How popular is vasectomy?
The results vary from country to country. New Zealand seems to have the highest rate of vasectomised men (23%), US/Europe approx 11%, and the lowest is China and India on 7-8%.
The 2002 statistics for the UK state that some 18% of men between 16 and 69 have had a vasectomy, and that proportion has remained similar over time. A further 1% of men had become sterile as a result of another operation. Around 30% of men aged 40-64 have had a vasectomy. 30% of men aged 40-44, 32% of men aged 45-49, 30% of men aged 50-54 and 26% aged 55-64. Only 1% of men aged 16-29 had had a vasectomy. The trend is that men between 40 and 49 were 50% more likely to have a vasectomy than a woman was to have had a tubal ligation.
A recent US national survey found that 12% of married men between 20 and 39 have had a vasectomy, and of this 12%, nearly a quarter are in the 35 to 39 age group. Worldwide some 50 million men have undergone the procedure – this represents about 5% of married couples of reproductive age. More stats
Do men ever regret having had it done?
The satisfaction with the procedure is generally high. The chief causes of regret are: The results of an ill-considered decision (often due to making the decision under pressure), Changes in circumstances some years later (such as the death of a child or remarriage), and “post vasectomy pain syndrome” (PVP). It’s worth adding that satisfaction rates are highest amongst men who were the ones who suggested vasectomy first. Our online survey has more on this.
What procedures are available?
The most widely performed procedures are the conventional procedure (one or two incisions, cut the vas deferens, tie or cauterize the ends) or the NSV (No-Scalpel Vasectomy) technique where a puncture tool is used to gain access to the vas deferens, cut and cauterize. There is a variation on these procedures that is gaining in popularity called the “open ended technique”.
There is a fourth method, performed only in Marie Stopes clinics (as far as I can ascertain). With this method, a segment of the vas deferens isn’t removed as with the other methods. The vas deferens is cauterized to seal it.
Is there a difference in reliability between the available procedures?
Skill and experience of the surgeon may play a part in the overall success rate of vasectomy, but there is a method of sealing the ends and burying them in a different layer of tissue known as fascial interposition that many doctors regard as being the most reliable method.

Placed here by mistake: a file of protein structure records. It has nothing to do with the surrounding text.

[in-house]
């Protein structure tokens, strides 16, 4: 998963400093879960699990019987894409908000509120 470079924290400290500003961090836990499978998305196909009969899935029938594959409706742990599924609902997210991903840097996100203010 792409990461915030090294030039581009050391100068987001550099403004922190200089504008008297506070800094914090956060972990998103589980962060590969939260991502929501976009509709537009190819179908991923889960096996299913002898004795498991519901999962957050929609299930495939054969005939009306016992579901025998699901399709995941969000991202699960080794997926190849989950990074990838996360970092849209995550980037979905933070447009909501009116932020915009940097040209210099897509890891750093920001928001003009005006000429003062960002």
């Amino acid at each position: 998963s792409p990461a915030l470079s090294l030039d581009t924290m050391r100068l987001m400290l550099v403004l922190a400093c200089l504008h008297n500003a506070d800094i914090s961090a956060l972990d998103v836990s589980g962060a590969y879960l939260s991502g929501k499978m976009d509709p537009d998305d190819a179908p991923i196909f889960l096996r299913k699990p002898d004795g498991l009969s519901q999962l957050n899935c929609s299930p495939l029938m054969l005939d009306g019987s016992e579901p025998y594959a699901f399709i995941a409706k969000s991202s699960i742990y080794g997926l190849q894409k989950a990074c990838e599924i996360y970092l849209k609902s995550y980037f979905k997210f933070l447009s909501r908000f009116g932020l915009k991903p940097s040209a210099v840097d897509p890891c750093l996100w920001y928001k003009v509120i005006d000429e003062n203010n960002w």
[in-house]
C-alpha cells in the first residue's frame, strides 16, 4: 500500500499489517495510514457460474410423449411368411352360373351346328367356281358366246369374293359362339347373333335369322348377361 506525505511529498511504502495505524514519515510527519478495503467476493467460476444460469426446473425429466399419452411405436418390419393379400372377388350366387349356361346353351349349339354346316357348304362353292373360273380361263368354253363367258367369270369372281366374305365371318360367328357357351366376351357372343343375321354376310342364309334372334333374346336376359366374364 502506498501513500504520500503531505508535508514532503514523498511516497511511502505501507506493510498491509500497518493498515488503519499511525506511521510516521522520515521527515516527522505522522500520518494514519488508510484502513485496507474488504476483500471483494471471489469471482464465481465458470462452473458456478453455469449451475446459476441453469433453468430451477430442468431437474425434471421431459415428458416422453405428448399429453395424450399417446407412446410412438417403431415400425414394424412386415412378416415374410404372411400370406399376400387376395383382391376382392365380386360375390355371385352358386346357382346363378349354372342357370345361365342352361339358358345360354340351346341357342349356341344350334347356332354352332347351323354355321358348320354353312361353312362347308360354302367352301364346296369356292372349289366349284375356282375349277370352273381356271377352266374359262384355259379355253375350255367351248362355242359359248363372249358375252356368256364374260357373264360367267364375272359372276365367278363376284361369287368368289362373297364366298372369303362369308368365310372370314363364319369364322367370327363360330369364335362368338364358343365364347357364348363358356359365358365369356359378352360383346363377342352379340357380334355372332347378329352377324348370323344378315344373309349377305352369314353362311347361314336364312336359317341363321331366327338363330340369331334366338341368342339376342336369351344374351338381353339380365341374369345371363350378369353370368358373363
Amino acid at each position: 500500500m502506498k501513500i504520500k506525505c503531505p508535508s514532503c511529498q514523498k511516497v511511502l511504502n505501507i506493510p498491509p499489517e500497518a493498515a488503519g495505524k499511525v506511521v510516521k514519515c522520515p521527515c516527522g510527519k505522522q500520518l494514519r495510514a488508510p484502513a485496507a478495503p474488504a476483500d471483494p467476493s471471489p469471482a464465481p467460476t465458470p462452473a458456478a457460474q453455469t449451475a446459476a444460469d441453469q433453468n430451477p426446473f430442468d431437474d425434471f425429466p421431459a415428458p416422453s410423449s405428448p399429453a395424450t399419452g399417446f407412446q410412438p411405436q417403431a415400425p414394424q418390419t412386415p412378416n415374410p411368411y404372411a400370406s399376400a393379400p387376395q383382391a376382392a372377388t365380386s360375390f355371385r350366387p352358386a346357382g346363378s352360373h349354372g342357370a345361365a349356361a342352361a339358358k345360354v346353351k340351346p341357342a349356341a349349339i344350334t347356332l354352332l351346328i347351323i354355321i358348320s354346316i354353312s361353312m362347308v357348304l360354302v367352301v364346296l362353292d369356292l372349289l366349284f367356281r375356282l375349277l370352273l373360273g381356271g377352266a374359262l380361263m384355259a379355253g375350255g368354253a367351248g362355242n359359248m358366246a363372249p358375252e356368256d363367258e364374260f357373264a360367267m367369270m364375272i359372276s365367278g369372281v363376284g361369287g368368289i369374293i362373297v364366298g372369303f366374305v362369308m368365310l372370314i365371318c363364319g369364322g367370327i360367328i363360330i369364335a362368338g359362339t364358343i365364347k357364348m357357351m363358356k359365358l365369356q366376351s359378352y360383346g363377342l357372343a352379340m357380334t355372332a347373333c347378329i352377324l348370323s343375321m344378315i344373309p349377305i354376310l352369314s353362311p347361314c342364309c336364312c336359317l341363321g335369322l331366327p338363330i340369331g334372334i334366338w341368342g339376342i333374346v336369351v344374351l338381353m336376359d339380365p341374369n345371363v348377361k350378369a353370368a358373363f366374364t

Are there alternative male contraceptives other than vasectomy or condoms?
Research has been ongoing into male contraceptives for some years now. We have a page of links to research into alternative methods of contraception for men. It has links to other sites that keep up to date with ongoing research efforts in the field, and articles on alternatives.
How does it compare to other contraceptive methods for risks/benefits?
No contraceptive method is totally risk free. Maybe not having sex is the exception – and I guess someone’s done research into the harmful practice of sexual abstinence! This comparative table lists the risks and benefits of the various contraceptive and sterilization methods. For many of us vasectomy represents the least risk alternative.
Will a vasectomy protect me against venereal disease, HIV or other sexually transmitted diseases?
No. To protect yourself and partner against these diseases you need to use condoms.
Can it reverse itself again making me fertile again?
It’s possible, but the statistics available suggest the chances of this happening are very low – specifically in 0.030% of cases (according to the “Well connected” link in the useful links sections). Another study by the BCMA says that “DNA-confirmed paternity with apparent azoospermia after vasectomy has been documented with an incidence of approximately 1 in 4000”. We have a page that discusses the topic in greater detail.
Vasectomy is the most reliable form of birth control available, if it worries you, get regular semen analysis done to give you peace of mind.